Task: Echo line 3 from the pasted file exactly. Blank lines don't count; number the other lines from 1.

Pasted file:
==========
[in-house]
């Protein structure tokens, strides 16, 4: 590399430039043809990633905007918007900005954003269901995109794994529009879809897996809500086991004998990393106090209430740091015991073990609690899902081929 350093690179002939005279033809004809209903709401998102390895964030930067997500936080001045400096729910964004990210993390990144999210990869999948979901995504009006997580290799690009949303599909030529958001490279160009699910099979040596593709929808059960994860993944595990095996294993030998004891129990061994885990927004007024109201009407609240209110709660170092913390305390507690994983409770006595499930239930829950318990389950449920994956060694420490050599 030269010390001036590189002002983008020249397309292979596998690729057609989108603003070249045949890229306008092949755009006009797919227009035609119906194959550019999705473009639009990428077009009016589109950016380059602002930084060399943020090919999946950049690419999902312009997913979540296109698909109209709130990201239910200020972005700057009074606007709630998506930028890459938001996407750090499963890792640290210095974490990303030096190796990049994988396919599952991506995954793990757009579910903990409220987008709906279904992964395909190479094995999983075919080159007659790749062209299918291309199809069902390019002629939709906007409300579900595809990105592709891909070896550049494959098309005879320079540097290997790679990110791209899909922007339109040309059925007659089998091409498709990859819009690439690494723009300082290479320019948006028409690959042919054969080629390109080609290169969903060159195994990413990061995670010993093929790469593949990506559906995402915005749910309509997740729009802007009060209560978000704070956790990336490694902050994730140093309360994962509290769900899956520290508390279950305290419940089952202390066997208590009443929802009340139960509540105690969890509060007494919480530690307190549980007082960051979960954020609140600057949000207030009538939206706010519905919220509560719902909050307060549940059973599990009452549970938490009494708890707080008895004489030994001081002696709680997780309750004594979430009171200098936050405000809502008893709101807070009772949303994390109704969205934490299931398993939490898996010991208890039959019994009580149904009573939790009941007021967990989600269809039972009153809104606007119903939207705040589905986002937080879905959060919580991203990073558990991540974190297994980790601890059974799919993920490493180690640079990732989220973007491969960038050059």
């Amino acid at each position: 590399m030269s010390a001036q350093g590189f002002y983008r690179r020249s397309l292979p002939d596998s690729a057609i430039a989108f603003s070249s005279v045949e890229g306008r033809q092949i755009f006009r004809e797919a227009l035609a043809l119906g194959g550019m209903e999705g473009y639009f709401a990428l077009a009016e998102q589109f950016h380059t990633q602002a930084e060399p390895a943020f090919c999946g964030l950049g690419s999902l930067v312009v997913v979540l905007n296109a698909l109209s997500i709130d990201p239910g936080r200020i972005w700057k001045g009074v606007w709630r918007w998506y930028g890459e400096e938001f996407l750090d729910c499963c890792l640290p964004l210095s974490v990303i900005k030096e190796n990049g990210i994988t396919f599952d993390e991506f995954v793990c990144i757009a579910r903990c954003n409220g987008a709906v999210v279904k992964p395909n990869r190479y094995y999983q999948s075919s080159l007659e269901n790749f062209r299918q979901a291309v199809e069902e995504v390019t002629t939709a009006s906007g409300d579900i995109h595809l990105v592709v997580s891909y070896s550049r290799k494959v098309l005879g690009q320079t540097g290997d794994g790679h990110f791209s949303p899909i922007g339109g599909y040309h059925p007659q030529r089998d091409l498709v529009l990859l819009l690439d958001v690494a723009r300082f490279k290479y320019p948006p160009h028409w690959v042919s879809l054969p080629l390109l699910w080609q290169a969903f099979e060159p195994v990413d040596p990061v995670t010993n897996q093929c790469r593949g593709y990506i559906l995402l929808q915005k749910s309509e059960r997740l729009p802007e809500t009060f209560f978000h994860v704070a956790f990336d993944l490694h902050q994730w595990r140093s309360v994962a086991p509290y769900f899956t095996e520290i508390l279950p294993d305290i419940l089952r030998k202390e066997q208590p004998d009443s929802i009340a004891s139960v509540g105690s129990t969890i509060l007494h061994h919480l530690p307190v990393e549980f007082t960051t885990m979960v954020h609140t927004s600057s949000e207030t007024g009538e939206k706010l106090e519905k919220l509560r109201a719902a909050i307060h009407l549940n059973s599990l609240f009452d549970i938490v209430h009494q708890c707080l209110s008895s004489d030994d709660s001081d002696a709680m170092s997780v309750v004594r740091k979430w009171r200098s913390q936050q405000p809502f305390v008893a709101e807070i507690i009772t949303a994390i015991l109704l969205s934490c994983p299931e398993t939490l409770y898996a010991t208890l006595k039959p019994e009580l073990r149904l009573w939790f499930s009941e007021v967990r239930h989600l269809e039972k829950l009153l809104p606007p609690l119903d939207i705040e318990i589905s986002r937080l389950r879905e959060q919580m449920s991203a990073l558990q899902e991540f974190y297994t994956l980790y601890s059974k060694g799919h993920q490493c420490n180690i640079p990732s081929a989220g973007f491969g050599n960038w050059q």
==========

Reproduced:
């Amino acid at each position: 590399m030269s010390a001036q350093g590189f002002y983008r690179r020249s397309l292979p002939d596998s690729a057609i430039a989108f603003s070249s005279v045949e890229g306008r033809q092949i755009f006009r004809e797919a227009l035609a043809l119906g194959g550019m209903e999705g473009y639009f709401a990428l077009a009016e998102q589109f950016h380059t990633q602002a930084e060399p390895a943020f090919c999946g964030l950049g690419s999902l930067v312009v997913v979540l905007n296109a698909l109209s997500i709130d990201p239910g936080r200020i972005w700057k001045g009074v606007w709630r918007w998506y930028g890459e400096e938001f996407l750090d729910c499963c890792l640290p964004l210095s974490v990303i900005k030096e190796n990049g990210i994988t396919f599952d993390e991506f995954v793990c990144i757009a579910r903990c954003n409220g987008a709906v999210v279904k992964p395909n990869r190479y094995y999983q999948s075919s080159l007659e269901n790749f062209r299918q979901a291309v199809e069902e995504v390019t002629t939709a009006s906007g409300d579900i995109h595809l990105v592709v997580s891909y070896s550049r290799k494959v098309l005879g690009q320079t540097g290997d794994g790679h990110f791209s949303p899909i922007g339109g599909y040309h059925p007659q030529r089998d091409l498709v529009l990859l819009l690439d958001v690494a723009r300082f490279k290479y320019p948006p160009h028409w690959v042919s879809l054969p080629l390109l699910w080609q290169a969903f099979e060159p195994v990413d040596p990061v995670t010993n897996q093929c790469r593949g593709y990506i559906l995402l929808q915005k749910s309509e059960r997740l729009p802007e809500t009060f209560f978000h994860v704070a956790f990336d993944l490694h902050q994730w595990r140093s309360v994962a086991p509290y769900f899956t095996e520290i508390l279950p294993d305290i419940l089952r030998k202390e066997q208590p004998d009443s929802i009340a004891s139960v509540g105690s129990t969890i509060l007494h061994h919480l530690p307190v990393e549980f007082t960051t885990m979960v954020h609140t927004s600057s949000e207030t007024g009538e939206k706010l106090e519905k919220l509560r109201a719902a909050i307060h009407l549940n059973s599990l609240f009452d549970i938490v209430h009494q708890c707080l209110s008895s004489d030994d709660s001081d002696a709680m170092s997780v309750v004594r740091k979430w009171r200098s913390q936050q405000p809502f305390v008893a709101e807070i507690i009772t949303a994390i015991l109704l969205s934490c994983p299931e398993t939490l409770y898996a010991t208890l006595k039959p019994e009580l073990r149904l009573w939790f499930s009941e007021v967990r239930h989600l269809e039972k829950l009153l809104p606007p609690l119903d939207i705040e318990i589905s986002r937080l389950r879905e959060q919580m449920s991203a990073l558990q899902e991540f974190y297994t994956l980790y601890s059974k060694g799919h993920q490493c420490n180690i640079p990732s081929a989220g973007f491969g050599n960038w050059q």